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Differences between American and British English

Differences between KAPLAN E American and British English INTERNATIONAL COLLEGES As many students choose to study in both the US and British education systems we thought it would be interesting and useful to highlight some American words and their British equivalents... Vocabulary British American Y4 Food differences Fizzy drinks - Soda Smoked salmon + Lox Courgette + Zucchini Candyfloss Pudding + Dessert Ice lolly + Popsicle Sweets + OCandy - Cotton candy Clothing differences Trousers + Pants - Sweater Trainers + Sneakers Underwear + Pants Swimming costume - Bathing Suit Jumper ShoelaceShoestring Wellington Boots / Wellies + Galoshes Academic differences Lecturer / Tutor - Professor Term + Semester Rubber + Eraser - Period Public School - Private School - Vacation Full stop O ABC Holiday Break Time - Recess Double meanings? To make things all the more confusing, the same word in America and Britain can have entirely different meanings depending on what side of the pond you are standing on... Fall in America is the season after summer, the British call this season autumn. In Britain the word 'fall' is solely a verb that denotes the act of falling or declining from a higher to a lower place or position. Soccer in the US is known as football in the UK. (FYI, the British have a similar game to American football, called rugby.) A biscuit in America is what the British call a scone. Biscuits in the UK are sweet and traditionally eaten with tea. However, biscuits in America tend to be eaten in the South of the country - they are less sweet and more savoury. A bill in America is a dollar note, whereas in the UK it is an invoice (i.e. what you ask for at the end of a restaurant meal). FYI, Americans don't refer to a restaurant invoice as a bill, they call it a check. Jam in the UK is a fruit preserve (typically spread on bread and cakes), however in the US, fruit preserves are called jelly. Moreover, what British people call jelly (the transparent wobbly desert) is known as jello in the US. Confusing stuff. Chips in Britain are French fries in America. If you ask for chips in the US you will get what the British call crisps. Crisps are known as potato chips in the US. (FYI British people also use the term fries, especially in fast-food chains like McDonalds). In the UK the term bathroom is a room that contains a bath or shower (and not necessarily a toilet). However in the US, if you say you're 'going to the bathroom' it is a euphemism for saying you're 'going to use the toilet'. .. the list of vocabulary differences goes on ... Torch + Flashlight Postal Code → Zip Code Flat - Apartment Ground Floor → First Floor Rubbish, Litter → Trash, Garbage Mum / Mummy - Mom / Mommy Anti-clockwise + Counter-clockwise Chemist + Drugstore Pavement + Sidewalk Lift + Elevator Toilet, WC, Lo0 + Bathroom/Restroom Motorway + Freeway or highway Shops Cashpoint - Stores + ATM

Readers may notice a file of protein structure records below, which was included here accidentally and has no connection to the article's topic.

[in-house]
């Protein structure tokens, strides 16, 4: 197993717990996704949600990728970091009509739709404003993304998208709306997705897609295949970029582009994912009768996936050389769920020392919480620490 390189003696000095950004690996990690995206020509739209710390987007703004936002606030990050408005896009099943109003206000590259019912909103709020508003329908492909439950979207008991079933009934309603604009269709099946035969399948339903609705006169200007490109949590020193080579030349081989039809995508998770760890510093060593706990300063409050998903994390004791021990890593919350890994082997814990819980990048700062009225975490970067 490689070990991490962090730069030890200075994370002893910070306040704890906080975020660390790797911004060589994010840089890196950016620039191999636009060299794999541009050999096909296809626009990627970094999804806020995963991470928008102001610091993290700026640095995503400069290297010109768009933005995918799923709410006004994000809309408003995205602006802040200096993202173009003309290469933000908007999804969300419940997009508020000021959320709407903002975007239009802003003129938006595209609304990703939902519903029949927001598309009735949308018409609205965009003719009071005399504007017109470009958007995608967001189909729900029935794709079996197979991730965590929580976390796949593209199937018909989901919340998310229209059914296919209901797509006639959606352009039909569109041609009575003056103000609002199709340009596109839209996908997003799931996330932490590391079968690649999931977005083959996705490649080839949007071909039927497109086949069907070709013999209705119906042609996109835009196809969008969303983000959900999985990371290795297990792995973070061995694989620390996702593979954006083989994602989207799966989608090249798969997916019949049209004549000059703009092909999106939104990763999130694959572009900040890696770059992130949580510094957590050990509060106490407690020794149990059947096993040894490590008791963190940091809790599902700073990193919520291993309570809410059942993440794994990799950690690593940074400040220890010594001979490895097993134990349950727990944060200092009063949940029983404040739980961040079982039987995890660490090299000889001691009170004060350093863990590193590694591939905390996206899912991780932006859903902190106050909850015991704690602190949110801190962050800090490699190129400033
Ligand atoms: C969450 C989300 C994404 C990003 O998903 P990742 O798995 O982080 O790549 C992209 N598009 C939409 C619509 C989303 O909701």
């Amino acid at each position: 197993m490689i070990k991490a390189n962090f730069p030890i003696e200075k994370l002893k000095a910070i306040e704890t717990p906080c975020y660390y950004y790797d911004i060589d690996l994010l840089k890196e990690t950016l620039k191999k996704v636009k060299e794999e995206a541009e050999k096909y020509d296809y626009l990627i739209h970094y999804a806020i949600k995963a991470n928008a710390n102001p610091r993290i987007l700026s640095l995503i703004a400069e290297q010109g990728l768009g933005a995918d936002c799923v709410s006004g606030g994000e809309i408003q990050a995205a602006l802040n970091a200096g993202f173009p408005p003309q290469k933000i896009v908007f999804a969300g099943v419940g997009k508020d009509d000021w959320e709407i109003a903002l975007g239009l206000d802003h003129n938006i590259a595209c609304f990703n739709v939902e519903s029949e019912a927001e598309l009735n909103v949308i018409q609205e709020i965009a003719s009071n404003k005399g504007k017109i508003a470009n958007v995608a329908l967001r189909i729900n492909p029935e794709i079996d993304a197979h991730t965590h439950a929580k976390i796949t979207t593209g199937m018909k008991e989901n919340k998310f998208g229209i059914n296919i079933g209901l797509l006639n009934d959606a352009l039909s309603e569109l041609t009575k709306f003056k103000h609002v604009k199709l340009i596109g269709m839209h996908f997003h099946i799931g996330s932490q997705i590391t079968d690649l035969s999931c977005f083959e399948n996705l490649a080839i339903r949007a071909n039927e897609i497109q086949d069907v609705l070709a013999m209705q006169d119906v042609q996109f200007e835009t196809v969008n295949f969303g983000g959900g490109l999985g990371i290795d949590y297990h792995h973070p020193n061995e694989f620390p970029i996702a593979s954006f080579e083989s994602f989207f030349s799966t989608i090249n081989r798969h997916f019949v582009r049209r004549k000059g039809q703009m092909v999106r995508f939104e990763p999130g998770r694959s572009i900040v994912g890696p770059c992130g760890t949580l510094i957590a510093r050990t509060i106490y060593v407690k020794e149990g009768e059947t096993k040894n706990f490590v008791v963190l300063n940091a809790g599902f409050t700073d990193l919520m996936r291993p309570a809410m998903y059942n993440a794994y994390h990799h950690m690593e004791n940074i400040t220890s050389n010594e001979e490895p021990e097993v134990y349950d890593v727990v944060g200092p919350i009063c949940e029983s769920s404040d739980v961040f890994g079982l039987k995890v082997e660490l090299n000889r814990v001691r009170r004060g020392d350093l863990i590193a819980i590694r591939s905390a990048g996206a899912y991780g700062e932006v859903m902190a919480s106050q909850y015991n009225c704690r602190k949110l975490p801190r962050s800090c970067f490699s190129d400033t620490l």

Differences between American and British English

shared by kicpathways on Sep 29
As many students choose to study in both the US and UK, we thought of highlighting the main differences between language terms used in both countries. Same language, different meanings. Neither is rig...


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